The two women who became the first of menstruating age to enter the Sabarimala temple in Kerala on January 2 have received death threats, PTI quoted police officials as saying on Sunday.

Civil servant Kanakadurga and law lecturer Bindu Ammini had offered prayers at the Ayyappa shrine after weeks of massive protests in the state against the Supreme Court’s verdict allowing women of all ages to enter the temple. Traditionally, the temple has prohibited women in the age group of 10-50 from entering.

The temple had conducted a purification ritual soon after they offered prayers.

Unidentified police officials said the two women had received a letter saying they would be harmed for entering the shrine. The warden of the One Stop Centre, where Kanakadurga is staying, filed a complaint after she received the threatening letter.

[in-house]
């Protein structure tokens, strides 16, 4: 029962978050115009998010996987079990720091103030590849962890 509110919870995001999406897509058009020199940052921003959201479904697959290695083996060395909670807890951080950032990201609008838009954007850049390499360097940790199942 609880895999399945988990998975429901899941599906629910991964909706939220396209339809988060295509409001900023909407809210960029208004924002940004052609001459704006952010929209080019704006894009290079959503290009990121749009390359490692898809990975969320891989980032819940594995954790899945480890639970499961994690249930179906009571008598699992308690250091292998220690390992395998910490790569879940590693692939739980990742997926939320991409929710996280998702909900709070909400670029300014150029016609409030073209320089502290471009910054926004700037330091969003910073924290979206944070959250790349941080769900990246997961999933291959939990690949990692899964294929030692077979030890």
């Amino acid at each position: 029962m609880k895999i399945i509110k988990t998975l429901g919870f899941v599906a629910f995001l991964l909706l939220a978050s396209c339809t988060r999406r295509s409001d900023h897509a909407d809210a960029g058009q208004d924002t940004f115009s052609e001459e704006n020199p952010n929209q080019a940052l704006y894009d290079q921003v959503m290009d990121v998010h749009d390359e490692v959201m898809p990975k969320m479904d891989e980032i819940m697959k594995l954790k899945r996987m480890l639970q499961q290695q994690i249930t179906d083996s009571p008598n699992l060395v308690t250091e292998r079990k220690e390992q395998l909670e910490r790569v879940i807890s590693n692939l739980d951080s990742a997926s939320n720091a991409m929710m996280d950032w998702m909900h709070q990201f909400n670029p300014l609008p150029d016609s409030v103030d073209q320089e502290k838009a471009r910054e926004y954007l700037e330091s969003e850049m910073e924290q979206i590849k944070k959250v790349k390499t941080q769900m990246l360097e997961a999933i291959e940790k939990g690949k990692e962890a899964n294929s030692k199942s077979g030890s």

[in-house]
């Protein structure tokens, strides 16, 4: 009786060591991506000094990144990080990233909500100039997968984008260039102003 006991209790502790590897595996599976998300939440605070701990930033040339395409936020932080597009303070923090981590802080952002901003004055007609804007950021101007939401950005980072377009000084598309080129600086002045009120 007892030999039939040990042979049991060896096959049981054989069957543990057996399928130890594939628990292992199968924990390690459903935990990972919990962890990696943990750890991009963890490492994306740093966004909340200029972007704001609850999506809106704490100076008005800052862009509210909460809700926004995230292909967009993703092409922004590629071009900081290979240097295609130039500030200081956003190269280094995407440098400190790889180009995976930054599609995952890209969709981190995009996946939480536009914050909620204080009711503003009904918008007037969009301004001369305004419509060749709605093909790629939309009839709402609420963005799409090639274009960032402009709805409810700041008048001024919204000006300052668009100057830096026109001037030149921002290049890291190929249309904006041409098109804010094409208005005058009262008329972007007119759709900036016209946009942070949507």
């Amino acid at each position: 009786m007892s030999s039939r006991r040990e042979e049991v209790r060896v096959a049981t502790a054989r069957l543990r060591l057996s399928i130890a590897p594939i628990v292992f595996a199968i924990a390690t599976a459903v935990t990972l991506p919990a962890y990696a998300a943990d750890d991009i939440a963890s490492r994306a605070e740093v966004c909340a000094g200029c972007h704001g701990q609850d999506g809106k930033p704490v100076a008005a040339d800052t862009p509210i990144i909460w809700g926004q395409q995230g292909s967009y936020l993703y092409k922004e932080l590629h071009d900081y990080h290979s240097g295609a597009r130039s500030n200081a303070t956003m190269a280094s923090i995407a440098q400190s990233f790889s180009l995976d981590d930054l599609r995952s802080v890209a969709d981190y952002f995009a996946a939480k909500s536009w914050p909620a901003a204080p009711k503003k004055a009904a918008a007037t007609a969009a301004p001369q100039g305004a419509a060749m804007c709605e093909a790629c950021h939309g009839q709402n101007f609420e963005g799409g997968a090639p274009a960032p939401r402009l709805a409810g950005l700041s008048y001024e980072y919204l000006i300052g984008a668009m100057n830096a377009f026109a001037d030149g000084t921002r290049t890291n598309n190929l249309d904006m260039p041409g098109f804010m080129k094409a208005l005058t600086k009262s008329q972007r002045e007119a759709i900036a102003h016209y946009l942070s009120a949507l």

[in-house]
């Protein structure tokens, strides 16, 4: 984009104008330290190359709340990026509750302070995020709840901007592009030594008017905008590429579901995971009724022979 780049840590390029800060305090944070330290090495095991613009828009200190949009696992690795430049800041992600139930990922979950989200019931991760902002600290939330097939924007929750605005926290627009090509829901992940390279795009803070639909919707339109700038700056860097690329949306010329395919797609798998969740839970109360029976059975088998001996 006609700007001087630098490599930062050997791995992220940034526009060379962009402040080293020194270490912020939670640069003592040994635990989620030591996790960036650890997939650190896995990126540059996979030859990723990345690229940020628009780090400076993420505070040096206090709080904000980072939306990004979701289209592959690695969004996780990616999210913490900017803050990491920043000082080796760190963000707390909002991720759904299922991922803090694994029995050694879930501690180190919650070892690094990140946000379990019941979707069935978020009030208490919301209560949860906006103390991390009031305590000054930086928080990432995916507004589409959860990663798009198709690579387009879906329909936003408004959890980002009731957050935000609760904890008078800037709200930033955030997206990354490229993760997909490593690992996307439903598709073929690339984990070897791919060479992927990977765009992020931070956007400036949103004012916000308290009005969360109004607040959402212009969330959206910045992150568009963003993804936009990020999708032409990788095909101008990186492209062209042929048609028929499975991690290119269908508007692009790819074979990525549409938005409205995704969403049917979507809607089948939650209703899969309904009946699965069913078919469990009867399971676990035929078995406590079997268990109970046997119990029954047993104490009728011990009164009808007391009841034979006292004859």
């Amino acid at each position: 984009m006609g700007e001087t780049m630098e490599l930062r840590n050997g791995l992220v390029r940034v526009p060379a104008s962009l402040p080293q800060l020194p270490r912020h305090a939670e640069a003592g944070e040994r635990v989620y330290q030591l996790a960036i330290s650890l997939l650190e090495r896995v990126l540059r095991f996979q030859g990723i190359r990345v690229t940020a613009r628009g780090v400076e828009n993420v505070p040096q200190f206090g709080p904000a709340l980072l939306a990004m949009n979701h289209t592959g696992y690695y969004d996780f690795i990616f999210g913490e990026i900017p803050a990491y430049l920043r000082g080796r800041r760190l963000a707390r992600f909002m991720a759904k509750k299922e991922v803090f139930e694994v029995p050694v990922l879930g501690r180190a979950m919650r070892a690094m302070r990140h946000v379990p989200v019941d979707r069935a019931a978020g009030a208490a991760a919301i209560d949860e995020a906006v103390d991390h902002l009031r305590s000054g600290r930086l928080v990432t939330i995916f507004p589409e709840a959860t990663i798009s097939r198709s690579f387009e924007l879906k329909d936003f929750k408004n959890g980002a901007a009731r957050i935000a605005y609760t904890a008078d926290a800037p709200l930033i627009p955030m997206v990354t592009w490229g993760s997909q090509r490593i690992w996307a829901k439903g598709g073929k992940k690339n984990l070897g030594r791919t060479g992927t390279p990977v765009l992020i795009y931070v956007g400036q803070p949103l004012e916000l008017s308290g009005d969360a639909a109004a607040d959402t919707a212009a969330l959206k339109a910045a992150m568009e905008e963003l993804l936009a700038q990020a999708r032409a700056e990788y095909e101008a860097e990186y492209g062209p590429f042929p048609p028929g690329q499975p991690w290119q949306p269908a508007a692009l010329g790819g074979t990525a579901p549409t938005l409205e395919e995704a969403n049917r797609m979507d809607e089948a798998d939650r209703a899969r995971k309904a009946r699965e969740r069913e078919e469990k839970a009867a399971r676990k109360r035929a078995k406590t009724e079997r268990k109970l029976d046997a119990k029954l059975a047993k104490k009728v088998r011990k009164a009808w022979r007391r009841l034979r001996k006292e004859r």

Kanakadurga had moved to the shelter home after her mother-in-law allegedly assaulted her when she returned home. A few days later, she was thrown out of her house. She has been assigned a female sub-inspector for protection.

The police said they registered a case at Perinthalmanna police station in Malappuram district on January 31 under Sections 118 (concealing design to commit offence punishable with death or imprisonment for life) and 506(1) (criminal intimidation) of the Indian Penal Code and another section of the Kerala Police Act.

Bindu told on Monday that Sangh Parivar outfits have been threatening them ever since they came back from Sabarimala. “We are not scared by these threats,” she said. “I hope the police will arrest those who issued the death threats.”

The two women had moved the Supreme Court on January 17 seeking security and police protection. The court had ordered the Kerala government to provide the women round-the-clock security.